Well, what we need to figure out-- we know that n, the amount we were left with, is this thing right over here. So we know that we're left with 1 milligram. And that's going to be equal to some initial amount-- when we use both of this information to figure that initial amount out-- times e to the negative kt. And we know what k is. And we'll figure it out later. So k is this thing right over here.
So we need to figure out what our initial amount is. We know what k is, and then we can solve for t. How old is this sample? We saw that in the last video. So if you want to think about the total number of potassiums that have decayed since this was kind of stuck in the lava. And we learned that anything that was there before, any argon that was there before would have been able to get out of the liquid lava before it froze or before it hardened.
C The percent completion after 5 half-lives will be as follows:.
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Ethyl chloride decomposes to ethylene and HCl in a first-order reaction that has a rate constant of 1. Radioactivity, or radioactive decay, is the emission of a particle or a photon that results from the spontaneous decomposition of the unstable nucleus of an atom. The rate of radioactive decay is an intrinsic property of each radioactive isotope that is independent of the chemical and physical form of the radioactive isotope. The rate is also independent of temperature.
In this section, we will describe radioactive decay rates and how half-lives can be used to monitor radioactive decay processes. In any sample of a given radioactive substance, the number of atoms of the radioactive isotope must decrease with time as their nuclei decay to nuclei of a more stable isotope. Activity is usually measured in disintegrations per second dps or disintegrations per minute dpm.
The activity of a sample is directly proportional to the number of atoms of the radioactive isotope in the sample:. Here, the symbol k is the radioactive decay constant, which has units of inverse time e. Because radioactive decay is a first-order process, the time required for half of the nuclei in any sample of a radioactive isotope to decay is a constant, called the half-life of the isotope.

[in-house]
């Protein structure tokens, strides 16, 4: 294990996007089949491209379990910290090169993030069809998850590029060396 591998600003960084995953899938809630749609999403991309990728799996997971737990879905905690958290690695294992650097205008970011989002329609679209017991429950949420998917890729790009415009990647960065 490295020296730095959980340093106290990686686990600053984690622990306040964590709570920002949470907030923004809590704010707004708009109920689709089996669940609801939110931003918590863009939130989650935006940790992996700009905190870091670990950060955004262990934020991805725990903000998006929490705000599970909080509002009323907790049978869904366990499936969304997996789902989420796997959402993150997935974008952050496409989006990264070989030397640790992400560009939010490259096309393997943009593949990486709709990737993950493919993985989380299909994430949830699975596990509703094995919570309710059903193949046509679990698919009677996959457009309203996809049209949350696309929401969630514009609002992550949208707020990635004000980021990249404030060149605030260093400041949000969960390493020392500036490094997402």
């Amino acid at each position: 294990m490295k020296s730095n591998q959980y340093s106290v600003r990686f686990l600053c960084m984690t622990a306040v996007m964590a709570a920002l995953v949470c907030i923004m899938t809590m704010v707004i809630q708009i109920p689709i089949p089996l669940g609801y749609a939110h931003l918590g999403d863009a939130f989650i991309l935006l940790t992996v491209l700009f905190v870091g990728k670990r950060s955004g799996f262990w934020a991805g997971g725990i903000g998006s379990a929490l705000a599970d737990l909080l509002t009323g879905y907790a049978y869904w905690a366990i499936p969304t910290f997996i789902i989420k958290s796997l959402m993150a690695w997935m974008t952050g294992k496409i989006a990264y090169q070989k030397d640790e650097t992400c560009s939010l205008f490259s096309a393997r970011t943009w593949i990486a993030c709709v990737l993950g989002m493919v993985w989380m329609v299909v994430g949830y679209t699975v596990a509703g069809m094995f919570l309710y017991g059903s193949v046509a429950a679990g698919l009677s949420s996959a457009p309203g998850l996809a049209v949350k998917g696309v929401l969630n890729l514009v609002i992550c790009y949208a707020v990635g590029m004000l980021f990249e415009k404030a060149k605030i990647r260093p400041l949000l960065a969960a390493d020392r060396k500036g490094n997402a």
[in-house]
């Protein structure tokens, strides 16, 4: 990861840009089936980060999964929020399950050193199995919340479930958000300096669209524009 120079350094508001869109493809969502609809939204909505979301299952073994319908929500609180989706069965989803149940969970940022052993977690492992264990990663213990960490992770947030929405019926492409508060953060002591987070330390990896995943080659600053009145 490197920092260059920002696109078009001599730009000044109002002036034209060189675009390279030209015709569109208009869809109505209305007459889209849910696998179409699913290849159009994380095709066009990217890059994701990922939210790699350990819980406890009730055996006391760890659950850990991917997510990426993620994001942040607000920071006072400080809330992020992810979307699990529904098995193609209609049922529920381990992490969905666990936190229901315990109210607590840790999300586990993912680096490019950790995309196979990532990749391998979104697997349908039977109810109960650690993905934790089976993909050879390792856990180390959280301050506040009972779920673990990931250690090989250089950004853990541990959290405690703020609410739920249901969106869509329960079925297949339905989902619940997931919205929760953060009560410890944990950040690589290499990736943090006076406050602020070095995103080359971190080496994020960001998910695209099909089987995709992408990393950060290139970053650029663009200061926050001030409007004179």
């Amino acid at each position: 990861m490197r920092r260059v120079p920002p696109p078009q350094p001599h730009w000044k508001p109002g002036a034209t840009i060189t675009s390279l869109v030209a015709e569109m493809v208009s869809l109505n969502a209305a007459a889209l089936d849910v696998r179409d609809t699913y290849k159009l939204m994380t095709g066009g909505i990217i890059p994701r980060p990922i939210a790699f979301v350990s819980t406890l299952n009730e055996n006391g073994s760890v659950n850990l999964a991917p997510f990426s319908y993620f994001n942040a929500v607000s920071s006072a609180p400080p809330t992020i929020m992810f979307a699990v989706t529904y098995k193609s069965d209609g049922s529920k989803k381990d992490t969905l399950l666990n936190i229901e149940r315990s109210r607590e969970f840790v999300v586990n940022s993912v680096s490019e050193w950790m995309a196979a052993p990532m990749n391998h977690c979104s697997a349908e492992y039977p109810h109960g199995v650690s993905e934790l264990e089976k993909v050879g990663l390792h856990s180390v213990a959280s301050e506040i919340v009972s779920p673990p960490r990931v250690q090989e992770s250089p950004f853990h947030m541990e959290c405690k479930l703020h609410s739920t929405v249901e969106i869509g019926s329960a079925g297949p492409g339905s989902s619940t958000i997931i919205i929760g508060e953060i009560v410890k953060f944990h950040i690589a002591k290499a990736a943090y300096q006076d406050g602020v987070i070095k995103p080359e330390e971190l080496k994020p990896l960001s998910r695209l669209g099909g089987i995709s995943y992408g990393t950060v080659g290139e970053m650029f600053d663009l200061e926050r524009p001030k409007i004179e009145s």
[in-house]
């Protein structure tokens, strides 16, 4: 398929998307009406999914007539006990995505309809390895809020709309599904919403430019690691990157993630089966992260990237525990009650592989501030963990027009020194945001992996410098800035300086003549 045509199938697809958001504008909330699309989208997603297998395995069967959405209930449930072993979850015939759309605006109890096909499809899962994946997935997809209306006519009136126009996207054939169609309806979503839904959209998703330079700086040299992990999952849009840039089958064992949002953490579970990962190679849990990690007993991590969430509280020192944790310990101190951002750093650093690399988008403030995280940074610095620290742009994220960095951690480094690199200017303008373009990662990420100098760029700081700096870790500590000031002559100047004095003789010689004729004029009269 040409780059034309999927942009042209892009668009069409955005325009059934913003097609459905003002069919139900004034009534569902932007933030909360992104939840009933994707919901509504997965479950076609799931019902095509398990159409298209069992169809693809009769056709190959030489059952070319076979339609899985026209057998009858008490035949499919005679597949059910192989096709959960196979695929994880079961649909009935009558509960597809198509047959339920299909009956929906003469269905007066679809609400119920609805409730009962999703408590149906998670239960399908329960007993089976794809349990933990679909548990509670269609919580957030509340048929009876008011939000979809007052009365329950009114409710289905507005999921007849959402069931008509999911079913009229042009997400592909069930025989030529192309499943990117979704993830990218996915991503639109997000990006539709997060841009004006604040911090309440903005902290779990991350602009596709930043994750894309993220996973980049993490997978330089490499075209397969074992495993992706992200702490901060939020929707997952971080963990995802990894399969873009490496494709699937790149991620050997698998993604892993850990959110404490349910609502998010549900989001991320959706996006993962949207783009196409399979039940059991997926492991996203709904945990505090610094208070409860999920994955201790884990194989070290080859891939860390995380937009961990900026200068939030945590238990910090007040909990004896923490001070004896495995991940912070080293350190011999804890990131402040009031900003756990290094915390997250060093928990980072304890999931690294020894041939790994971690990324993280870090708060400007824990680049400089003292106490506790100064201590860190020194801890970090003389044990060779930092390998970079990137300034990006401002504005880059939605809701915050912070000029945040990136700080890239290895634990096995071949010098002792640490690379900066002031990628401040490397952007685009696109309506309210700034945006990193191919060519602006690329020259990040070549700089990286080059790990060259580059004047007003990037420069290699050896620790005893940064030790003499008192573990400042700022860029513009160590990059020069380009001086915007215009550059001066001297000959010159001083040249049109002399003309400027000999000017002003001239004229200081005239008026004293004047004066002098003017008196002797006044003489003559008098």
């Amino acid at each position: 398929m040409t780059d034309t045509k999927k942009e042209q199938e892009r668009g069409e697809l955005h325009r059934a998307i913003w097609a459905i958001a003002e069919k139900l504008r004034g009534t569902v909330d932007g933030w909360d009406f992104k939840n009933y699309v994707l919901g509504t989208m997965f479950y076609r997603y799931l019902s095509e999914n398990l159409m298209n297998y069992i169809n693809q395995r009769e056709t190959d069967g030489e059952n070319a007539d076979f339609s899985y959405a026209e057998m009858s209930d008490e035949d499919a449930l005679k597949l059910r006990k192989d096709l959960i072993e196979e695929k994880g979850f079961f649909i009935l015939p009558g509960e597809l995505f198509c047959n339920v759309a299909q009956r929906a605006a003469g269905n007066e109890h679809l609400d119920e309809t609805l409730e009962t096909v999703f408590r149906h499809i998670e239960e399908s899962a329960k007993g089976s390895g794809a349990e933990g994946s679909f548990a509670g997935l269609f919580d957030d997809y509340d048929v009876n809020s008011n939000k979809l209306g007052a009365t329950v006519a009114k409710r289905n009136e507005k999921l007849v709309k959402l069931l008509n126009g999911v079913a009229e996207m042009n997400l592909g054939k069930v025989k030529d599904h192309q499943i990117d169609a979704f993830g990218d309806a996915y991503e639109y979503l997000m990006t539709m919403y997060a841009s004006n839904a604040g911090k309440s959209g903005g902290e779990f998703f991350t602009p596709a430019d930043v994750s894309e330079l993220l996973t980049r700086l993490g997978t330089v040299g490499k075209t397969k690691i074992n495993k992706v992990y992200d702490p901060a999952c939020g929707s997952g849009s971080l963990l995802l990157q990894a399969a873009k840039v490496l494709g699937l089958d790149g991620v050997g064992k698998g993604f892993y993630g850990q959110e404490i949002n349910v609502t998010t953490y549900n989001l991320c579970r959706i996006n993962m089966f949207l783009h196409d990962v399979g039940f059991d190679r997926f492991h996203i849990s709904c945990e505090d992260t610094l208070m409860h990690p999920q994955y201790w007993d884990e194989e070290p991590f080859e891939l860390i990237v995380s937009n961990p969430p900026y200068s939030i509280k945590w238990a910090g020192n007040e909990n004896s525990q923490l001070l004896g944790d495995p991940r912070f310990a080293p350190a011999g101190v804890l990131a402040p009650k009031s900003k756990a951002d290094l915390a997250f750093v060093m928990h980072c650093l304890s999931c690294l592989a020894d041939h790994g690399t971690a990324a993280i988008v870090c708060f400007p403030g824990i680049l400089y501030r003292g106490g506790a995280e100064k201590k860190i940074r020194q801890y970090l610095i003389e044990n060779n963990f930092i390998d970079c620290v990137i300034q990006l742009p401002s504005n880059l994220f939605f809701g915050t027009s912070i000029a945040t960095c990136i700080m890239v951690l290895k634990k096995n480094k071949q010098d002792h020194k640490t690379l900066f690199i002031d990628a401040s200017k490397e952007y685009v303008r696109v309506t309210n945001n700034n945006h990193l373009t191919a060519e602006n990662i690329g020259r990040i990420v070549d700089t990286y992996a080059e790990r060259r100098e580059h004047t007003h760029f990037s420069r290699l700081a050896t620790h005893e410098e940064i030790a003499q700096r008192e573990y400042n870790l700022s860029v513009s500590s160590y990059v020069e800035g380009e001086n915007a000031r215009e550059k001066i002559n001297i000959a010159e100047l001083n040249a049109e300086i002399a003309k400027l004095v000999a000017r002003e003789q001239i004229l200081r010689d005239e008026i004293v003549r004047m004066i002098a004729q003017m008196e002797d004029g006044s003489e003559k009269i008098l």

The half-life tells us how radioactive an isotope is the number of decays per unit time ; thus it is the most commonly cited property of any radioisotope. For a given number of atoms, isotopes with shorter half-lives decay more rapidly, undergoing a greater number of radioactive decays per unit time than do isotopes with longer half-lives. The half-lives of several isotopes are listed in Table In our earlier discussion, we used the half-life of a first-order reaction to calculate how long the reaction had been occurring.
Because nuclear decay reactions follow first-order kinetics and have a rate constant that is independent of temperature and the chemical or physical environment, we can perform similar calculations using the half-lives of isotopes to estimate the ages of geological and archaeological artifacts. The techniques that have been developed for this application are known as radioisotope dating techniques. The most common method for measuring the age of ancient objects is carbon dating. As a result, the CO 2 that plants use as a carbon source for synthesizing organic compounds always includes a certain proportion of 14 CO 2 molecules as well as nonradioactive 12 CO 2 and 13 CO 2.
Any animal that eats a plant ingests a mixture of organic compounds that contains approximately the same proportions of carbon isotopes as those in the atmosphere. Comparing the disintegrations per minute per gram of carbon from an archaeological sample with those from a recently living sample enables scientists to estimate the age of the artifact, as illustrated in Example A plot of the specific activity of 14 C versus age for a number of archaeological samples shows an inverse linear relationship between 14 C content a log scale and age a linear scale.